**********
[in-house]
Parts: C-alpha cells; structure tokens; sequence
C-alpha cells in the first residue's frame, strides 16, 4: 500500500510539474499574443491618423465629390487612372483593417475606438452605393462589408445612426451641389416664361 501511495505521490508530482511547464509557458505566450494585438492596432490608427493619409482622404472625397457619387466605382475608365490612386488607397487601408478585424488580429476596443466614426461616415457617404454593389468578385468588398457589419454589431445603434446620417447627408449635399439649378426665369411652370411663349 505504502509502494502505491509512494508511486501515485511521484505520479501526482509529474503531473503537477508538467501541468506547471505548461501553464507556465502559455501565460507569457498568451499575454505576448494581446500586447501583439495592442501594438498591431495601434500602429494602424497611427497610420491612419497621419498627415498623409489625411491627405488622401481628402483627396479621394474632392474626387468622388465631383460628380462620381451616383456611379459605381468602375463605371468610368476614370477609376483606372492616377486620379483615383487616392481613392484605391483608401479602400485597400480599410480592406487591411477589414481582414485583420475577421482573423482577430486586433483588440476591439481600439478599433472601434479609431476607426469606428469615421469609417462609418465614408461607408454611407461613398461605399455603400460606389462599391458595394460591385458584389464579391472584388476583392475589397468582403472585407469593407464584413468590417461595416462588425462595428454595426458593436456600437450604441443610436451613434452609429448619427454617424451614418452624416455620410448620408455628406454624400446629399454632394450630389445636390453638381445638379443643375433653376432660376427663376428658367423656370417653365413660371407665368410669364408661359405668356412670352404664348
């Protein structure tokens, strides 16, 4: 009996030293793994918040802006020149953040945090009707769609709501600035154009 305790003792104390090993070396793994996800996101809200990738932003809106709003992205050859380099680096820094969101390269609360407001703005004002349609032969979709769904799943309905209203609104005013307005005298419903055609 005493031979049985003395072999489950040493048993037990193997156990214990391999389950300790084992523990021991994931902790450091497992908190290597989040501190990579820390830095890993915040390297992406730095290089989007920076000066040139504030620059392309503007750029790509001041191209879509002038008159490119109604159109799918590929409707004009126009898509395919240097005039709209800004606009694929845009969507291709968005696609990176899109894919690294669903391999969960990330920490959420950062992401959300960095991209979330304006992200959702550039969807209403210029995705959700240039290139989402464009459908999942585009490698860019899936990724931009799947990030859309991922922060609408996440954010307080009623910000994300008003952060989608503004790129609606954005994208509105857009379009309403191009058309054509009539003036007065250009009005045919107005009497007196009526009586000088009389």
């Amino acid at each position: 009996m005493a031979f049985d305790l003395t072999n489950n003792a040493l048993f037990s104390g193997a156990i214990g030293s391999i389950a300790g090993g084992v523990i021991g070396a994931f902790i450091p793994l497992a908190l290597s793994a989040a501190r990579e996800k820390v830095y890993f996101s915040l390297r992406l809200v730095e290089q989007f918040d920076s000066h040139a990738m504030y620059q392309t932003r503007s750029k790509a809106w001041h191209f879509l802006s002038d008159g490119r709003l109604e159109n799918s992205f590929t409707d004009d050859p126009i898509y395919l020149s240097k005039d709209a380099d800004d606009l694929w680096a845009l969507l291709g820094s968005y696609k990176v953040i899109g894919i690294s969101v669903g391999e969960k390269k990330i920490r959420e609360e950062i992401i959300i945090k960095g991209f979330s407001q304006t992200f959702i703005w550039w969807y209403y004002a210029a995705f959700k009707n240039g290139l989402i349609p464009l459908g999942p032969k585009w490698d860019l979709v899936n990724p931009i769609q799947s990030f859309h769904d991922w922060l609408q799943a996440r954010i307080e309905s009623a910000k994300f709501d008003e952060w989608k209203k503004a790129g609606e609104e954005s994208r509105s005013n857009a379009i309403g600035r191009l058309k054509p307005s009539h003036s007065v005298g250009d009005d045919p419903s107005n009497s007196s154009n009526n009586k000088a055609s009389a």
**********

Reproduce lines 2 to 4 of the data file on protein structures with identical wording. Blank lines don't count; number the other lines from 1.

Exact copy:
Parts: C-alpha cells; structure tokens; sequence
C-alpha cells in the first residue's frame, strides 16, 4: 500500500510539474499574443491618423465629390487612372483593417475606438452605393462589408445612426451641389416664361 501511495505521490508530482511547464509557458505566450494585438492596432490608427493619409482622404472625397457619387466605382475608365490612386488607397487601408478585424488580429476596443466614426461616415457617404454593389468578385468588398457589419454589431445603434446620417447627408449635399439649378426665369411652370411663349 505504502509502494502505491509512494508511486501515485511521484505520479501526482509529474503531473503537477508538467501541468506547471505548461501553464507556465502559455501565460507569457498568451499575454505576448494581446500586447501583439495592442501594438498591431495601434500602429494602424497611427497610420491612419497621419498627415498623409489625411491627405488622401481628402483627396479621394474632392474626387468622388465631383460628380462620381451616383456611379459605381468602375463605371468610368476614370477609376483606372492616377486620379483615383487616392481613392484605391483608401479602400485597400480599410480592406487591411477589414481582414485583420475577421482573423482577430486586433483588440476591439481600439478599433472601434479609431476607426469606428469615421469609417462609418465614408461607408454611407461613398461605399455603400460606389462599391458595394460591385458584389464579391472584388476583392475589397468582403472585407469593407464584413468590417461595416462588425462595428454595426458593436456600437450604441443610436451613434452609429448619427454617424451614418452624416455620410448620408455628406454624400446629399454632394450630389445636390453638381445638379443643375433653376432660376427663376428658367423656370417653365413660371407665368410669364408661359405668356412670352404664348
């Protein structure tokens, strides 16, 4: 009996030293793994918040802006020149953040945090009707769609709501600035154009 305790003792104390090993070396793994996800996101809200990738932003809106709003992205050859380099680096820094969101390269609360407001703005004002349609032969979709769904799943309905209203609104005013307005005298419903055609 005493031979049985003395072999489950040493048993037990193997156990214990391999389950300790084992523990021991994931902790450091497992908190290597989040501190990579820390830095890993915040390297992406730095290089989007920076000066040139504030620059392309503007750029790509001041191209879509002038008159490119109604159109799918590929409707004009126009898509395919240097005039709209800004606009694929845009969507291709968005696609990176899109894919690294669903391999969960990330920490959420950062992401959300960095991209979330304006992200959702550039969807209403210029995705959700240039290139989402464009459908999942585009490698860019899936990724931009799947990030859309991922922060609408996440954010307080009623910000994300008003952060989608503004790129609606954005994208509105857009379009309403191009058309054509009539003036007065250009009005045919107005009497007196009526009586000088009389």